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Generative AI becomes a risk for companies

According to data from the consulting firm Gartner, the general availability of generative AIin systems like ChatGPT or Google Bard, has become one of the main concerns of company managers in what to to take risks it means. In fact, it is among the top five emerging risks most cited by enterprises in a May 2023 Gartner survey.

Then, the consultancy did a survey on the 20 main risks that they saw for the companies to 249 company executives. The report produced from it, called the Quarterly Report on Emerging Risks, includes detailed information on the potential impact of each of them, the level of attention, the time frame and the perceived opportunities for the risks.

Respondents cited third-party viability (67%) as the fastest emerging risk companies are watching. And generative AI was second with 66% of respondents concerned, appearing in the top ten for the first time. This highlights both the rapid growth of knowledge in this area of ​​Artificial Intelligence with its variety of use cases, and therefore, the risks it can generate.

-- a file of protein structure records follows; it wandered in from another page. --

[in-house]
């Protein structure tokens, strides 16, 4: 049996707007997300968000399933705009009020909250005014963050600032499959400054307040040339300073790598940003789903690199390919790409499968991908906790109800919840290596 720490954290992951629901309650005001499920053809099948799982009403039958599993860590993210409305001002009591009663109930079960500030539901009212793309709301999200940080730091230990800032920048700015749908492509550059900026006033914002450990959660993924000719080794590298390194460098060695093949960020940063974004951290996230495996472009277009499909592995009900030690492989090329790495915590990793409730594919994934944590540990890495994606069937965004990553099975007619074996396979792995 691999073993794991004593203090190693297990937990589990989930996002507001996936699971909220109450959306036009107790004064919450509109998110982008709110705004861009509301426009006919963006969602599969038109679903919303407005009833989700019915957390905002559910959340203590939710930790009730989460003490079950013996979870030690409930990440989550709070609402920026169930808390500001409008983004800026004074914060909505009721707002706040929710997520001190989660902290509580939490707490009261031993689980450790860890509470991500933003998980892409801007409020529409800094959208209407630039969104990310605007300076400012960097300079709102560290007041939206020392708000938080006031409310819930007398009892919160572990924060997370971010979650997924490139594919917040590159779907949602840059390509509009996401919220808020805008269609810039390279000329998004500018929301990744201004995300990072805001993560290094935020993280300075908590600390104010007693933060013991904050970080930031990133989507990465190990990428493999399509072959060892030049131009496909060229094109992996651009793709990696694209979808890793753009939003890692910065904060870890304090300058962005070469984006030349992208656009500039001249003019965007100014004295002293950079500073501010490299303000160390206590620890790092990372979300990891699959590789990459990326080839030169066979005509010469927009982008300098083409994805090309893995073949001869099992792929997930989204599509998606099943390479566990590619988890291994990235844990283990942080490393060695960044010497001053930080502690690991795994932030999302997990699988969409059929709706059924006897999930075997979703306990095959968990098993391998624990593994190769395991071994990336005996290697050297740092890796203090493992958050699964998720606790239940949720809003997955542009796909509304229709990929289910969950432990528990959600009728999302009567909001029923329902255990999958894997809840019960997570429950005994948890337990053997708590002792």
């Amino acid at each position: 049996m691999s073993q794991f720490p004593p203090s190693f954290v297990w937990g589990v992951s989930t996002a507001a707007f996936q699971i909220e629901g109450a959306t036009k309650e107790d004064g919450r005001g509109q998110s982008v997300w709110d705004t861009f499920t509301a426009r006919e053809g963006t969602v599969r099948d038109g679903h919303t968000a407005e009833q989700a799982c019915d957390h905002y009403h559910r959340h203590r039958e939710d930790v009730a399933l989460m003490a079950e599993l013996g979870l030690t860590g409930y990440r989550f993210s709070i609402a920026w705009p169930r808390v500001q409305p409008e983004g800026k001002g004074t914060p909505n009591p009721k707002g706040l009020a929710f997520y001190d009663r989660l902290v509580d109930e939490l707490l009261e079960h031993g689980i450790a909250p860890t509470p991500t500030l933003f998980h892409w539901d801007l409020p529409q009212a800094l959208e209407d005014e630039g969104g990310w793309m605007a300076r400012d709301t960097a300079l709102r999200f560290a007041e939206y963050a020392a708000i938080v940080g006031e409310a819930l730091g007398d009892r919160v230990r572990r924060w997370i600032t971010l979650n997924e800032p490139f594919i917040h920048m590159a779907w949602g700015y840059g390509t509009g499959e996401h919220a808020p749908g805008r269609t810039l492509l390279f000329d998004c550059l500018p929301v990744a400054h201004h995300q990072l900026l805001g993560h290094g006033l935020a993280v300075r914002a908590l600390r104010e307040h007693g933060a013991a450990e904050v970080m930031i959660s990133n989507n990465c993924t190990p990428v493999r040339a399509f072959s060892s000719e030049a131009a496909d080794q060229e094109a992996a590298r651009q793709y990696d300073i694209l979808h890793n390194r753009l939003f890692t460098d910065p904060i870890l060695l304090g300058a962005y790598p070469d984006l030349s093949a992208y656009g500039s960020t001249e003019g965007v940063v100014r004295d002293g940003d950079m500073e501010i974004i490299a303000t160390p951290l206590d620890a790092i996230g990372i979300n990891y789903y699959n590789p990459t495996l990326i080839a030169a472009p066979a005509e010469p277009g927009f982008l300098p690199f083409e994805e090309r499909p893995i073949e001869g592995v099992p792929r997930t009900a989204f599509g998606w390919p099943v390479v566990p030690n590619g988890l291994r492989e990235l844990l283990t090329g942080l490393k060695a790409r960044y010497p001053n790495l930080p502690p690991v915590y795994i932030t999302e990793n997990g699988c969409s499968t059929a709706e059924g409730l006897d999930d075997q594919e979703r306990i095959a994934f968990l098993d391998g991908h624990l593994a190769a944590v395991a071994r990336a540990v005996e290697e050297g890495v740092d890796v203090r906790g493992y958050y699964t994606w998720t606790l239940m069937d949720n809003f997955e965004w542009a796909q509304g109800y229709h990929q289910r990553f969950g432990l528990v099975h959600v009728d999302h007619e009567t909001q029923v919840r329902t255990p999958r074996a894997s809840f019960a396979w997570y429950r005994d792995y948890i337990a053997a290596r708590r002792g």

Generative AI is followed by uncertainty in financial planning (62%), and fourth, cloud concentration risk (62%). Trade tensions with China (56%) ranked fifth in the survey, making the top five spots on the list reflect both concerns related to advances in technology and those arising from macroeconomic and geopolitical issues.

Gartner had already identified six generative AI risks, as well as four aspects of AI regulation relevant to security functions. On the other hand, with regard to business risk management, it is necessary to take three aspects into account, according to the consultant’s experts.

The first of them is the intellectual propertysince it is important to train business leaders to see the need to take precautions and act transparently about the use of AI tools, so that risks related to intellectual property can be adequately mitigated both in the provision of information as in obtaining results from generative AI tools.

The data privacy It is the second important aspect to take into account. Generative AI tools may in many cases share information with third parties. Among them, with system or service providers. They are also likely to do so without prior notice. This can potentially violate privacy laws in many jurisdictions. As a consequence, various regulations and laws have already been implemented. For example, in China and in the European Union. In addition, there are already several more proposals for related regulations in the United States, the United Kingdom, Canada or India.

Finally, it is necessary to take into account the cybersecurity. Examples of malware and ransomware code produced by generative AI after systems have been tricked into developing it have already been recorded. There have also been prompt injection attacks that can cause these tools to give information they shouldn’t.

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